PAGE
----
Those whose listening hours are devoted to their digital players may have forgotten about a freely available audio source — the radio. The drawback of radio is that, unlike with music stored on an MP3 player, it plays and then moves on. If you tune in half-way through your favorite song or an intriguing interview, there’s no convenient rewind button to take you to the beginning.
At least, until now.
has launched a service that allows subscribers to download news, talk, business, entertainment, and sports programming to their Windows PCs and, from the PC, to a compatible music player. The service offers programming from over 300 radio stations including content from Bloomberg Radio, NPR, the Discovery Channel, Sporting News Radio, and the BBC.
Content is updated and replaced regularly to keep it fresh. For example, news broadcasts are updated hourly and six-hour blocks of music updated daily. When programming is updated, older content is no longer available to subscribers.
Although subscribers are welcome to download as much of AudioFeast’s audio as they like, there just aren’t enough hours in the day to listen to everything offered by the service. To make choosing audio easier, the AudioFeast client allows you to browse channels — stations that offers today’s pop hits or the day’s content from National Public Radio, for example — and add channels that interest you to your personal library. Once configured, the AudioFeast client automatically downloads the content you’ve chosen to your PC. When you’re ready to move the content to your music player, connect the player to the PC and click the client’s Sync To My Player button.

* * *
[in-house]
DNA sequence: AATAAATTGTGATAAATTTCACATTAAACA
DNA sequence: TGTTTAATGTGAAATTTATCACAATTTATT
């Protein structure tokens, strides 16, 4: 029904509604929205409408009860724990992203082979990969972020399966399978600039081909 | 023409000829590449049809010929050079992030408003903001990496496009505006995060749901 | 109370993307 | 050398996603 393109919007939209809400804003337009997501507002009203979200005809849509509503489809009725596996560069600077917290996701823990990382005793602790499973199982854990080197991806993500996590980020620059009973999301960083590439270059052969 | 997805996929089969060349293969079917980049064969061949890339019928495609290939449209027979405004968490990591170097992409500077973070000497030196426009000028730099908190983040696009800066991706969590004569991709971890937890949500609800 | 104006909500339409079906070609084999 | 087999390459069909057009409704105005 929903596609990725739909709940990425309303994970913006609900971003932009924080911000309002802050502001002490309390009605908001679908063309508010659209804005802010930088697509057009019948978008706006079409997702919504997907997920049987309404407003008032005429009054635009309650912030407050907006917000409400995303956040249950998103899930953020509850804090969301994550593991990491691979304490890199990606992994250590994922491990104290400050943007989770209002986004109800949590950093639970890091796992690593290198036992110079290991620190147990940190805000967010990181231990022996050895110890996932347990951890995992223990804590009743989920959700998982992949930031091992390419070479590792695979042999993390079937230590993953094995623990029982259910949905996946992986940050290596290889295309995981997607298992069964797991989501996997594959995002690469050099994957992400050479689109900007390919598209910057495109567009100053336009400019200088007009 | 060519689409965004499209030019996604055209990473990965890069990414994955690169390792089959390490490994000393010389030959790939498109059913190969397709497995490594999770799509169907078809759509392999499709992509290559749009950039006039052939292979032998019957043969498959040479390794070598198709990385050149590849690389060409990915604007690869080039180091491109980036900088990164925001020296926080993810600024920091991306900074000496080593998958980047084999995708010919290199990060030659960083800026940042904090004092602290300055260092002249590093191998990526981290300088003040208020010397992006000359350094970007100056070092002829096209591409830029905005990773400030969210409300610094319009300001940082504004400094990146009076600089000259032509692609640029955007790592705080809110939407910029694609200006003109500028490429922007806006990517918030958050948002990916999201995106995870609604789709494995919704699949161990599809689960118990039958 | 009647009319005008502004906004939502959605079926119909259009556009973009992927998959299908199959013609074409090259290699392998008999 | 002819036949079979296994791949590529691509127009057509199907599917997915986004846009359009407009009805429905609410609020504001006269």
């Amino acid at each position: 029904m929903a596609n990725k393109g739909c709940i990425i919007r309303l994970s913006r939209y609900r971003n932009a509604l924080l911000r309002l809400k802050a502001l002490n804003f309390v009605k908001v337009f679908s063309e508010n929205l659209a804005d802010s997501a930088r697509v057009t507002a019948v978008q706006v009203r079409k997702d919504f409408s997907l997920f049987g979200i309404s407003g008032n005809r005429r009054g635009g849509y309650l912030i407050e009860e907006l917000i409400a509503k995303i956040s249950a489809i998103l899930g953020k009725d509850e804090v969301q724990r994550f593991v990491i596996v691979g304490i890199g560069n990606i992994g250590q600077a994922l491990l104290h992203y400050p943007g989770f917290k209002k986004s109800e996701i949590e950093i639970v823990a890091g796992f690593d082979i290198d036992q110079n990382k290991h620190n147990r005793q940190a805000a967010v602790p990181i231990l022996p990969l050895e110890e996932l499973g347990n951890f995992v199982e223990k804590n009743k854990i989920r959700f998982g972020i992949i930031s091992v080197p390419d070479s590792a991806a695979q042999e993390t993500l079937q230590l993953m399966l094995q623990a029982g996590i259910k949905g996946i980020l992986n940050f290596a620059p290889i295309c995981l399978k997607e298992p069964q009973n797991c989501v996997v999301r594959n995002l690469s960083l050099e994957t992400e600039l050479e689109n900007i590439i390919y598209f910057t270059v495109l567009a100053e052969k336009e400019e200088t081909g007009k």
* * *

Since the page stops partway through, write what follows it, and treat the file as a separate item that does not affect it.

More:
Audible.com, which allows you to own the material you pay for, AudioFeast is a rental-only operation. When content is updated on your PC or music player, older content is erased. The service offers no option for archiving its audio or burning content to disc and the audio is protected with a digital rights management scheme. Currently, subscribers are allowed to access the service from up to three authorized computers.
The service costs $49.95 a year. Though compatible with over a dozen music players, AudioFeast does not support Apple’s iPod or the Mac OS. For more information and to sign up for a 15-day free trial, visit www.audiofeast.com.